People love to say that Oracle is the big bad wolf of software development. They go on and on about how we blow everybody's house down and then sell software that's completely locked. In fact, burned-out open source hippies like John "Maddog" Hall even say we're like a used car dealership that sells vehicles with the hoods welded shut, and then we go and charge exorbitant fees for things like oil changes and tunes ups and taking sawdust out of the engine.
Yeah, right. Listen, if you actually believe that crock of shit, I have some land in Florida I'd like to sell you. Because nothing could be further from the truth. Oracle loves open source. Seriously. It all has to do with something I call subsidized software development. Goes like this. You find some sixth and seventh graders who know Python and C and you get them really pumped up about open source software development. You know. Feed them a line about how open source is all about the future and punk music and skateboarding and nerds and really, really, really hot women who go gaga for geeks. Then you send them on over to SourceForge and have them pick a project to work on. Preferably something we can actually use, like Tomcat. Then you unleash the little turd droppers. Send 'em a couple free O'Reilly books and a case of Mountain Dew and a short pamphlet that talks about the importance of dropping out of school.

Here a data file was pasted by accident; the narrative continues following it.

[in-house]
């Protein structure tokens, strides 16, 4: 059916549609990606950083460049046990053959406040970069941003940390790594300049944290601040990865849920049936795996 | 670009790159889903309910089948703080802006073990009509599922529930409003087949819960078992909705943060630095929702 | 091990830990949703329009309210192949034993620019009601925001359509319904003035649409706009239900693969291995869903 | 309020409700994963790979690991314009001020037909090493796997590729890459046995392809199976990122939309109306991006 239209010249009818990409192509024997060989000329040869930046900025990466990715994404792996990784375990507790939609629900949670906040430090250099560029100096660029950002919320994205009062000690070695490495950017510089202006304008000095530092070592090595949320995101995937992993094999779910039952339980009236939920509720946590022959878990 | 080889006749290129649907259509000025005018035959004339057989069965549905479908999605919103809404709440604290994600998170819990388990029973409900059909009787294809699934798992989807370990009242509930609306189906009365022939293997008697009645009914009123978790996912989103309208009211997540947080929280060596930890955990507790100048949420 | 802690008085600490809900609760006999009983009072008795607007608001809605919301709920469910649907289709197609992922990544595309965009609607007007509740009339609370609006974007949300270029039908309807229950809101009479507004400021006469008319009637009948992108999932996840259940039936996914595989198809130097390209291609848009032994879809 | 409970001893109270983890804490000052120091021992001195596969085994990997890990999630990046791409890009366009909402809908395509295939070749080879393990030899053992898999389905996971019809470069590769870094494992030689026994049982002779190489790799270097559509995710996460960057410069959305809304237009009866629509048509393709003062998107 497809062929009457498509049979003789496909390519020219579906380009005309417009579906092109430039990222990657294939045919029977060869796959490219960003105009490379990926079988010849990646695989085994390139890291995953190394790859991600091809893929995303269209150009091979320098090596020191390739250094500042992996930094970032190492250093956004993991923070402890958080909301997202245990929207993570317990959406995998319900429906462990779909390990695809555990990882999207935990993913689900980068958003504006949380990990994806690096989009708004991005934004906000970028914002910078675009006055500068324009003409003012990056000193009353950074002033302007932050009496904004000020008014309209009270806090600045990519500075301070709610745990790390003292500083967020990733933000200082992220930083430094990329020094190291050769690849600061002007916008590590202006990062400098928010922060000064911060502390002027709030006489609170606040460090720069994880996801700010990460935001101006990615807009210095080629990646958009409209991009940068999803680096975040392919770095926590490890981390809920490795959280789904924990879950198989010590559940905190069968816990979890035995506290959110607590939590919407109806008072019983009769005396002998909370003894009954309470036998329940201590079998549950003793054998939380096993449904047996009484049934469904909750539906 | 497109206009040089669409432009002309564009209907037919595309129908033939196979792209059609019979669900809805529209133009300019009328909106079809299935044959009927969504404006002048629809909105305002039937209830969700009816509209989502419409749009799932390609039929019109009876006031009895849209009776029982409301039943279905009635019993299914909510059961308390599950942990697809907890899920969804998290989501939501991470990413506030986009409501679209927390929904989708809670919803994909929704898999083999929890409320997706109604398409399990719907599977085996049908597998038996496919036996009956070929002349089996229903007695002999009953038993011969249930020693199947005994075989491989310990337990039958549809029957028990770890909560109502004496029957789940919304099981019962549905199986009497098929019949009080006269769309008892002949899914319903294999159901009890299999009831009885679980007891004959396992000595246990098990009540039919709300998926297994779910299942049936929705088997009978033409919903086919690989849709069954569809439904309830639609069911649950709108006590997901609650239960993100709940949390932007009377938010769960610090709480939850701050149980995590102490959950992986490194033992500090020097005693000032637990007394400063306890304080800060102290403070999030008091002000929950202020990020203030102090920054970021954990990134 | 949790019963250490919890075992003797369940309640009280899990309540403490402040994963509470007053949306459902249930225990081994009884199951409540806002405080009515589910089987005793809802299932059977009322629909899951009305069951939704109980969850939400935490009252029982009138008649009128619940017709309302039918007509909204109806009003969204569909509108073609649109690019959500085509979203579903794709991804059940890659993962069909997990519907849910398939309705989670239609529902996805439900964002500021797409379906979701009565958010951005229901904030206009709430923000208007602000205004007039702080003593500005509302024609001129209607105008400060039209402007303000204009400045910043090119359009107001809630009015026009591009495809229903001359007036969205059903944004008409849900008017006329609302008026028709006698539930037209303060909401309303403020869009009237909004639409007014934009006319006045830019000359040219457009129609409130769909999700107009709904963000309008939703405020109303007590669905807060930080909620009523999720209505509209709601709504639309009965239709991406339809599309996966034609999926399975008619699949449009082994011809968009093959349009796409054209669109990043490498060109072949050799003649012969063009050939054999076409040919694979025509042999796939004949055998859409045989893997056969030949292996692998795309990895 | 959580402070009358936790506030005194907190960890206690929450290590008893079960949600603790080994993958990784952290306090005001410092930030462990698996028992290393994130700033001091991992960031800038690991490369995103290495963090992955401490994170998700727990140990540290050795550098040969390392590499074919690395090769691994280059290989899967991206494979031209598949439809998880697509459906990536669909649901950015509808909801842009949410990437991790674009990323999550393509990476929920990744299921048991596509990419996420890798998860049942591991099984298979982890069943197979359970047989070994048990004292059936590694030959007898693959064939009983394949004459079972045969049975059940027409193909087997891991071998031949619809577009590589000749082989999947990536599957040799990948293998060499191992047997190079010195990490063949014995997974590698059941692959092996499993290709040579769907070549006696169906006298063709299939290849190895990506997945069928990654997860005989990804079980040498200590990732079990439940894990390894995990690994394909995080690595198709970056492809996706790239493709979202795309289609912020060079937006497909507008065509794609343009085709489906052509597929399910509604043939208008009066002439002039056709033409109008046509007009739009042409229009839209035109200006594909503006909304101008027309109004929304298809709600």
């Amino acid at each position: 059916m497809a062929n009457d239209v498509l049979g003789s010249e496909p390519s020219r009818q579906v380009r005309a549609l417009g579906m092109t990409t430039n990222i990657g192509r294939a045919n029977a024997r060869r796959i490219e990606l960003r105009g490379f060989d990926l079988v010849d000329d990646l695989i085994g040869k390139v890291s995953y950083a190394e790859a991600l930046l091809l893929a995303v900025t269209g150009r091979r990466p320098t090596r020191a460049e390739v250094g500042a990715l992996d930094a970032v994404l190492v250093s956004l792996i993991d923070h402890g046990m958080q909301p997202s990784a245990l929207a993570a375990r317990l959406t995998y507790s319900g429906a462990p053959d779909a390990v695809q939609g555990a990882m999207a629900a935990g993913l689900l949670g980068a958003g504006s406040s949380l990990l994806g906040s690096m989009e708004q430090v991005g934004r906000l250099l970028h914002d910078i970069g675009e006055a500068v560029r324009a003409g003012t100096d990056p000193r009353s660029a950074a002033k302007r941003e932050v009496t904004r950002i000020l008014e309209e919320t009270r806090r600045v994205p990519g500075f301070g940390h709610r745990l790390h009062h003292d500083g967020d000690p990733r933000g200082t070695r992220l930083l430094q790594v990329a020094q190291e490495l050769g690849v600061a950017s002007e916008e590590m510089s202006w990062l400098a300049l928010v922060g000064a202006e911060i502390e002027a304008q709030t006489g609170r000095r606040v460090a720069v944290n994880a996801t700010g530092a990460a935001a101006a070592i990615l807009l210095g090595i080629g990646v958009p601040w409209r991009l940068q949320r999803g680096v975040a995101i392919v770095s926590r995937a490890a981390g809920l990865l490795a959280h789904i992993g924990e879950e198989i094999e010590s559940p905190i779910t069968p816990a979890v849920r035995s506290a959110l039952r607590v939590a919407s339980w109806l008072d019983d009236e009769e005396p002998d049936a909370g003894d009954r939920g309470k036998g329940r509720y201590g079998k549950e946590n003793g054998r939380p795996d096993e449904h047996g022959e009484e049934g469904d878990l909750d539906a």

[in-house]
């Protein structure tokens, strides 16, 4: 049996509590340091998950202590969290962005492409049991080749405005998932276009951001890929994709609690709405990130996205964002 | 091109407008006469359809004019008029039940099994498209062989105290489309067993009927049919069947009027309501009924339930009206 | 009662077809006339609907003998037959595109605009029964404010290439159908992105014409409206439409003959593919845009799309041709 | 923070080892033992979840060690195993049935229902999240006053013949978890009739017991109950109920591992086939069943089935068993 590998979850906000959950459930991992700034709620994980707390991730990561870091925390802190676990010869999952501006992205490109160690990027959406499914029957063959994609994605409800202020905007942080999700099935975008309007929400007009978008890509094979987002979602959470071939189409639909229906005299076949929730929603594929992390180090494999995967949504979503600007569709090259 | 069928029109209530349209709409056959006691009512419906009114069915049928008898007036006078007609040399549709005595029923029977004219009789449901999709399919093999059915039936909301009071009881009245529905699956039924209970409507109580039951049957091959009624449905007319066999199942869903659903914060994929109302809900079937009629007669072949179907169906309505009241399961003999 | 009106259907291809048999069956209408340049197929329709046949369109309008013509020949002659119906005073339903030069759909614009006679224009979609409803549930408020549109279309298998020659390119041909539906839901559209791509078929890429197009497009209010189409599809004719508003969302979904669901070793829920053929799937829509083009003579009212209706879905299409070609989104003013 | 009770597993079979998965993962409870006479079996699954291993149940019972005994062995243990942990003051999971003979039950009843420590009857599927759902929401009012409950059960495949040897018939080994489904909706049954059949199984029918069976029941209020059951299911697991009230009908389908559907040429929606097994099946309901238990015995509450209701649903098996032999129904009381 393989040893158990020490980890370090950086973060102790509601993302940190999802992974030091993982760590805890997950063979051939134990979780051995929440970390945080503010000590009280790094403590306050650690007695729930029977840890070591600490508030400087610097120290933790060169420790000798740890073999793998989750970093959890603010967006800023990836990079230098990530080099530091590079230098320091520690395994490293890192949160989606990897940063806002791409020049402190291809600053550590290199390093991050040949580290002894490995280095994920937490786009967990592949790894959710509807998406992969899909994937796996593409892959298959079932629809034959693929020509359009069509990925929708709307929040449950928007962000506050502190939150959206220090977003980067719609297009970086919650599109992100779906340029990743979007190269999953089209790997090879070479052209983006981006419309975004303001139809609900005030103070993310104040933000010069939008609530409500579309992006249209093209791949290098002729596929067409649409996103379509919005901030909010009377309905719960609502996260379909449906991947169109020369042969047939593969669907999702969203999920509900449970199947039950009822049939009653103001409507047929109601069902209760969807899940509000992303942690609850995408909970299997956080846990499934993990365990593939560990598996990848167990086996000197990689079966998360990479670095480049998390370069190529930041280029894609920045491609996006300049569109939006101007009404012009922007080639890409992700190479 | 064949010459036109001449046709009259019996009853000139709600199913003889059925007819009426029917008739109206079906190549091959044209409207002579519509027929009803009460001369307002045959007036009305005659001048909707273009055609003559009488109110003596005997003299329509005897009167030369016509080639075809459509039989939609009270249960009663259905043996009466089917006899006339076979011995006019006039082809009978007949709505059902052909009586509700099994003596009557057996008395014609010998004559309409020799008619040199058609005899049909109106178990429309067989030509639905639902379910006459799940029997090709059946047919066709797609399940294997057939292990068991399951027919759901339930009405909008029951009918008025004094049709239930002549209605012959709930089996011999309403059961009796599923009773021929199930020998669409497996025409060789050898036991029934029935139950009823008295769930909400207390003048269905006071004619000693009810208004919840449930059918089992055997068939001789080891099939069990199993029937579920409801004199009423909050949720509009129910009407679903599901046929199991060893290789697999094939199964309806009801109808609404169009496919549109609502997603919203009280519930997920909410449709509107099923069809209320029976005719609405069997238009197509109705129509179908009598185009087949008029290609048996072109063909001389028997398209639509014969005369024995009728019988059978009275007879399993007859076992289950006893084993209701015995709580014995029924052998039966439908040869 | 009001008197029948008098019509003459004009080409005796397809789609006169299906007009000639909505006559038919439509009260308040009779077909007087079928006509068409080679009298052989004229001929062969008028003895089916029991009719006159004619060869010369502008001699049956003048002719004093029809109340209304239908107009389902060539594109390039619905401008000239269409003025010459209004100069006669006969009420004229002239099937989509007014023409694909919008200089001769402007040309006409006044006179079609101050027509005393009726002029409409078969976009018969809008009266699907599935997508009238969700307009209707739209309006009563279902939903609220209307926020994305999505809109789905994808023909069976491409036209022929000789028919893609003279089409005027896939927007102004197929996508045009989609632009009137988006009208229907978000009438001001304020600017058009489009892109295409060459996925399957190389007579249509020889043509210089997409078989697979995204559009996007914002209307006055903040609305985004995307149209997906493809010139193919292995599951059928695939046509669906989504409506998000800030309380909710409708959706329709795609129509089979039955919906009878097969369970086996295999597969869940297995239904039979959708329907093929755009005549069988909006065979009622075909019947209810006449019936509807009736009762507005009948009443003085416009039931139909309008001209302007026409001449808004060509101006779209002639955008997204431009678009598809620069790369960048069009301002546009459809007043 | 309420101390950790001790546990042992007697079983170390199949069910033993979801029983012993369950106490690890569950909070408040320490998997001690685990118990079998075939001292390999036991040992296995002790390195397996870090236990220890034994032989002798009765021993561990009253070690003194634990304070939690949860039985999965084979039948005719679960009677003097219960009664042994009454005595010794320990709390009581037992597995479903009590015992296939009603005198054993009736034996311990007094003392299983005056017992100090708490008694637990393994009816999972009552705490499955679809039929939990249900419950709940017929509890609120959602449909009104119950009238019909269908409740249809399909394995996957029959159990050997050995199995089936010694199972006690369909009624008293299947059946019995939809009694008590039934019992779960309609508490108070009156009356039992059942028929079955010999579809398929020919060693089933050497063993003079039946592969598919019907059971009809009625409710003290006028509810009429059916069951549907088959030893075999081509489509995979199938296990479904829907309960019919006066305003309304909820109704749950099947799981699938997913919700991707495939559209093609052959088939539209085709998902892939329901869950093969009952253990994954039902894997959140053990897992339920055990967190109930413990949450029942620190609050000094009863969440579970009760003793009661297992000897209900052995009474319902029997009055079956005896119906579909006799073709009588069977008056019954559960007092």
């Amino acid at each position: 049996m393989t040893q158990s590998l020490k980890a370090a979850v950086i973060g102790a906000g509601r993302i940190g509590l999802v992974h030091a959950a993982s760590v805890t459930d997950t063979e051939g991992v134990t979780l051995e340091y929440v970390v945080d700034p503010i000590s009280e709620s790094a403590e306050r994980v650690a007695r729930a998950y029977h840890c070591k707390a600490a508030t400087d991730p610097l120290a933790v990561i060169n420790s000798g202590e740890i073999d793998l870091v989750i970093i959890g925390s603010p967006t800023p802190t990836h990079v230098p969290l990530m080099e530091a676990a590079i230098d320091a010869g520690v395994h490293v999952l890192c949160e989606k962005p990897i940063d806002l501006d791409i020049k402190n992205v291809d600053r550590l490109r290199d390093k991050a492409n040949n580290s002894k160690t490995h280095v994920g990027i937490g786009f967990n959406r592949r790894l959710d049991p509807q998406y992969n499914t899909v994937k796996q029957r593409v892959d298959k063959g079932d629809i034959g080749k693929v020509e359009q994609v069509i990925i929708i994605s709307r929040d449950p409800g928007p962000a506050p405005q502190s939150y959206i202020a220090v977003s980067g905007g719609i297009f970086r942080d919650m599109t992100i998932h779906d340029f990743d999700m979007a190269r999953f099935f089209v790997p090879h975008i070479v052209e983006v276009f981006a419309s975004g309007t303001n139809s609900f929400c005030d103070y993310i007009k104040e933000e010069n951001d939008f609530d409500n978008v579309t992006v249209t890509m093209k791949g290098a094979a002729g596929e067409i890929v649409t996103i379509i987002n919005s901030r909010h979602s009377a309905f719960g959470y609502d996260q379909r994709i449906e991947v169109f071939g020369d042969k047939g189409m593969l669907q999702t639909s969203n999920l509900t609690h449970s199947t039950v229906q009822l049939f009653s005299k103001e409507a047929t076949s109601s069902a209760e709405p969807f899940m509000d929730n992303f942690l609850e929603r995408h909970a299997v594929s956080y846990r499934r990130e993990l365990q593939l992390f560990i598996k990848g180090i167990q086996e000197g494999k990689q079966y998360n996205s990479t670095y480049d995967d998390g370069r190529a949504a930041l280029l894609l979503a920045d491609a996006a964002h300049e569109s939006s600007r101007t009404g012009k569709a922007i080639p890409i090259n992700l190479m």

Boom. There's your makeshift R&D team.
Then, you take all of the source code and send it to your lawyers. You tell them to sort out the licensing mess and turn it into something you can actually use. Then you pop it up on your website as a free download and tell people it's unsupported and crippled, etc. until they purchase the service package. And the service package is $500,000 per year per socket. Or whatever. Jack the price up as much as you want.
Novell and Red Hat and MySQL think we won't do it. To which Larry says, think again, buttheads. You stole our pricing model. Now we're taking your support and distribution model and perfecting it. Just wait and see.